Author Topic: Seychelles: New Series of Coins and Banknotes to be Issued in December 2016  (Read 5122 times)

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Offline Bimat

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Seychelles: New Series of Coins and Banknotes to be Issued in December 2016
« Reply #15 on: December 10, 2016, 04:21:44 PM »
Interesting that the 10 rupees is a bimetallic heptagon. How many other bimetallic heptagon coins are there in the world?

Jordan ˝ Dinar. Any others?

Aditya
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Offline <k>

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Re: Seychelles: New Series of Coins and Banknotes to be Issued in December 2016
« Reply #16 on: December 10, 2016, 04:46:39 PM »


Quick thinking, Batman Bimat!

Online eurocoin

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I had a look at the minted coins to see if it was possible to tell the difference between the mints. The only obvious differences are the latent image that is only included on the coins that were made by The Royal Mint and the font of the date on the obverse of the coin. Furthermore it was also clear that the metal that was used at The Royal Mint was of a higher quality than that used at South African Mint (which was to be expected).



As I mentioned earlier, the 1 cent, 5 cents, 10 cents and 25 cents coins have been minted at the South African Mint while the 1 Rupee, 5 Rupees and 10 Rupees coins have been minted at The Royal Mint
« Last Edit: January 03, 2017, 09:01:40 PM by eurocoin »

Offline Bimat

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Seychelles: New Series of Coins and Banknotes to be Issued in December 2016
« Reply #18 on: February 03, 2017, 02:59:34 PM »
Rusty rupees: New coins from Seychelles sent to UK for tests

Victoria, Seychelles | February 3, 2017, Friday @ 15:09

(Seychelles News Agency) - The Central Bank of Seychelles said on Friday that it has sent rusted 10 rupee coins to the UK for analysis.

The head of the banking services, Mike Tirant, said authorities received reports of the damaged 10 rupee coins in December last year and started collecting them.

The coins have been sent to the Royal Mint to determine what has caused them to rust barely a month after they were put into circulation. Tirant said the important thing is to establish how it happened.

“Has it happened during production process or is it something or an element that the coins have been exposed to, and whether all 10 rupees coins are affected or if it is just a batch," he said.

Preliminary results are expected in by mid February.

The Central Bank of Seychelles has refuted the possibility that the coins, made to replace the ten rupee notes, might be counterfeit.

“For Seychelles we do not expect counterfeits with the 10 coins. The value is too low for someone to try and counterfeit, and the samples we have collected so far are all genuine Central Bank coins which we have put out in circulation, “ said Tirant.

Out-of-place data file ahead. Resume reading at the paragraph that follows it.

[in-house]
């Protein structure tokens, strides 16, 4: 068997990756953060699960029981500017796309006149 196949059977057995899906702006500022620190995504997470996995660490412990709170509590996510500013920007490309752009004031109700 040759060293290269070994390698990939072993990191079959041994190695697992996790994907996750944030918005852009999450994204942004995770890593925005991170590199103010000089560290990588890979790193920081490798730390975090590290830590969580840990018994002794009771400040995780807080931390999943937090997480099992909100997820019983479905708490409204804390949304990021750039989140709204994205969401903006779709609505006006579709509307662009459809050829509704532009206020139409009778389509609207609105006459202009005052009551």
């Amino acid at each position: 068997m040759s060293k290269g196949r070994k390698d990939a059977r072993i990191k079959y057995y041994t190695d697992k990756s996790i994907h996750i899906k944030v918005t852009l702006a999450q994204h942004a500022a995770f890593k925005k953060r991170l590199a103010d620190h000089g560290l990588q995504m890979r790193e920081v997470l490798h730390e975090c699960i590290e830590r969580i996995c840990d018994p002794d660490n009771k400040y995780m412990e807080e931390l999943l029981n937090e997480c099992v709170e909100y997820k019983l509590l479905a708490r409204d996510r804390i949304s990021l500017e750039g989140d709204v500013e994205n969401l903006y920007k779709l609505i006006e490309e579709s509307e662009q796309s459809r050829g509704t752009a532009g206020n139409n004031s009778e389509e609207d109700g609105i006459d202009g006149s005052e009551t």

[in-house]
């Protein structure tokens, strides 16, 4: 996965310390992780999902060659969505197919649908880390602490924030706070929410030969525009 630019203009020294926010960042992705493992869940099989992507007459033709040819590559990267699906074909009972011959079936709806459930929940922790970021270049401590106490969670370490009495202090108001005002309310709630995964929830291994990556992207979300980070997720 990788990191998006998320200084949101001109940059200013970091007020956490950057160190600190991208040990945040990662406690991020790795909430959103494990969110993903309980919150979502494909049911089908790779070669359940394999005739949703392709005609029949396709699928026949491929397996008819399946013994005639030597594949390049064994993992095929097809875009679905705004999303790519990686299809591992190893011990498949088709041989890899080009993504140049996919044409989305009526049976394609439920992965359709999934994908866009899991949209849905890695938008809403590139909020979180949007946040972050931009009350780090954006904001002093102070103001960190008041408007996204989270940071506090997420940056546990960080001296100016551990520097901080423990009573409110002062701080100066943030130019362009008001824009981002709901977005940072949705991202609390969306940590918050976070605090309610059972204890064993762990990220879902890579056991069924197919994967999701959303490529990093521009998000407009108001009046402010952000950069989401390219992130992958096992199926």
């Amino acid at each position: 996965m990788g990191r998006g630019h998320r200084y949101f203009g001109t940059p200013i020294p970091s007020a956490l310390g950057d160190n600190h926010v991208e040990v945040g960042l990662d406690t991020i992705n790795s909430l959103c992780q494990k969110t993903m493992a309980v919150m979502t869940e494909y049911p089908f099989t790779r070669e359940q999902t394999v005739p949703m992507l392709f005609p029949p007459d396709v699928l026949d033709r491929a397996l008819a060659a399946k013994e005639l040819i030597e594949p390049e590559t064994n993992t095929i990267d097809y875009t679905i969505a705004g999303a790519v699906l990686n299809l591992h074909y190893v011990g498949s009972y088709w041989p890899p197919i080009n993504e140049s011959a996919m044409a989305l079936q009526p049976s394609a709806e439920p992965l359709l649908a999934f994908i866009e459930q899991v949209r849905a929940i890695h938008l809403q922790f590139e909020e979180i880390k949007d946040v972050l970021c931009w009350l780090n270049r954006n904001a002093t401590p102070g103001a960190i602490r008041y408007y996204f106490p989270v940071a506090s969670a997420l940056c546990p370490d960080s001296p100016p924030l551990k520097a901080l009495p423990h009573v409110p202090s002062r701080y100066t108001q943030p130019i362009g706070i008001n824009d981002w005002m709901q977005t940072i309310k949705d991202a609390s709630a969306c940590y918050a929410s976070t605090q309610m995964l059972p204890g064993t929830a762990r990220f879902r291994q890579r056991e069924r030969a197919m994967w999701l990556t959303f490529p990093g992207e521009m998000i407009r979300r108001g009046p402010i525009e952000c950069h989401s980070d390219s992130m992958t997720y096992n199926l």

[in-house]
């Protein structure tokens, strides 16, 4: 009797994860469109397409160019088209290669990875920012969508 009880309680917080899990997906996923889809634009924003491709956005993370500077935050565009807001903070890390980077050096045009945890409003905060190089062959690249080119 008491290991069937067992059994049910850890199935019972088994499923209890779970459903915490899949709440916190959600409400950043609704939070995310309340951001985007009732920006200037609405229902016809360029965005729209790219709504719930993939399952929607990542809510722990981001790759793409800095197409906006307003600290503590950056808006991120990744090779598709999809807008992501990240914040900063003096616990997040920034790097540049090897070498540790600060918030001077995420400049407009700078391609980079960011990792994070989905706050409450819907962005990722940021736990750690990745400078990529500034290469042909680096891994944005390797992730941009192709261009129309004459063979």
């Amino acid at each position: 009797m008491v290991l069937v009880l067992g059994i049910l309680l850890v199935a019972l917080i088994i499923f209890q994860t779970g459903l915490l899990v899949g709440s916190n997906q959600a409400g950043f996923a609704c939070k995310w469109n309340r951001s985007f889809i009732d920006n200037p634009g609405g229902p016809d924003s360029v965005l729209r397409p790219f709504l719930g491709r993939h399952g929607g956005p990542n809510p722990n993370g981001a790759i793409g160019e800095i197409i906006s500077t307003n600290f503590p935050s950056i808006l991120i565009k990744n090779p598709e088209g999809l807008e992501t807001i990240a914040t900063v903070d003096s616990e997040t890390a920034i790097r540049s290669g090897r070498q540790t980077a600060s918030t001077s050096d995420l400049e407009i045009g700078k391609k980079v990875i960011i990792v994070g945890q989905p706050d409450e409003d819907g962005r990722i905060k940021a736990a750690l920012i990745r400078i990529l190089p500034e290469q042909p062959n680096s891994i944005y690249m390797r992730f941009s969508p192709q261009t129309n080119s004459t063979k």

The Royal Mint is a company that the Central Bank has been working with since 1982. It has the expertise to determine why the coins are rusting.

The metal used to produce coins is nickel plated steel and normally does not rust. However rust can occur depending on what element the coin has been exposed to. The material which is brass coated is yellow in colour.

The new 10 rupee coin is made of the same material like the one cent, five cents and ten cents coins used in the currency of Seychelles, a group of 115 islands in the western Indian Ocean.

Around 600,000 of the 10 rupee coins were put into circulation from early December last year. The Central Bank has collected some 150 damaged coins.

Further production of the coin has been suspended pending investigation.

The Central Bank is advising any one with the damaged coins to bring them to the bank in the country’s capital Victoria.

Source: Seychelles News Agency
It is our choices...that show what we truly are, far more than our abilities. -J. K. Rowling.

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Re: Seychelles: New Series of Coins and Banknotes to be Issued in December 2016
« Reply #19 on: February 03, 2017, 03:28:05 PM »
Wow that looks very bad  :o  I hope for the Royal Mint that they didn't use the exact same alloy for the new 1 pound coins!

Offline Bimat

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Seychelles: New Series of Coins and Banknotes to be Issued in December 2016
« Reply #20 on: February 03, 2017, 03:40:10 PM »
I hope for the Royal Mint that they didn't use the exact same alloy for the new 1 pound coins!

I was about to say that!!!! :-X

I hope the problem is limited just to one batch and not all the coins. Else we could see legal battle between the central bank and the mint. The Chilean experience with the Dutch mint is not that old...

Aditya
It is our choices...that show what we truly are, far more than our abilities. -J. K. Rowling.

Online milkshakespeare

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Re: Seychelles: New Series of Coins and Banknotes to be Issued in December 2016
« Reply #21 on: February 04, 2017, 12:29:26 AM »
Wow that looks very bad  :o  I hope for the Royal Mint that they didn't use the exact same alloy for the new 1 pound coins!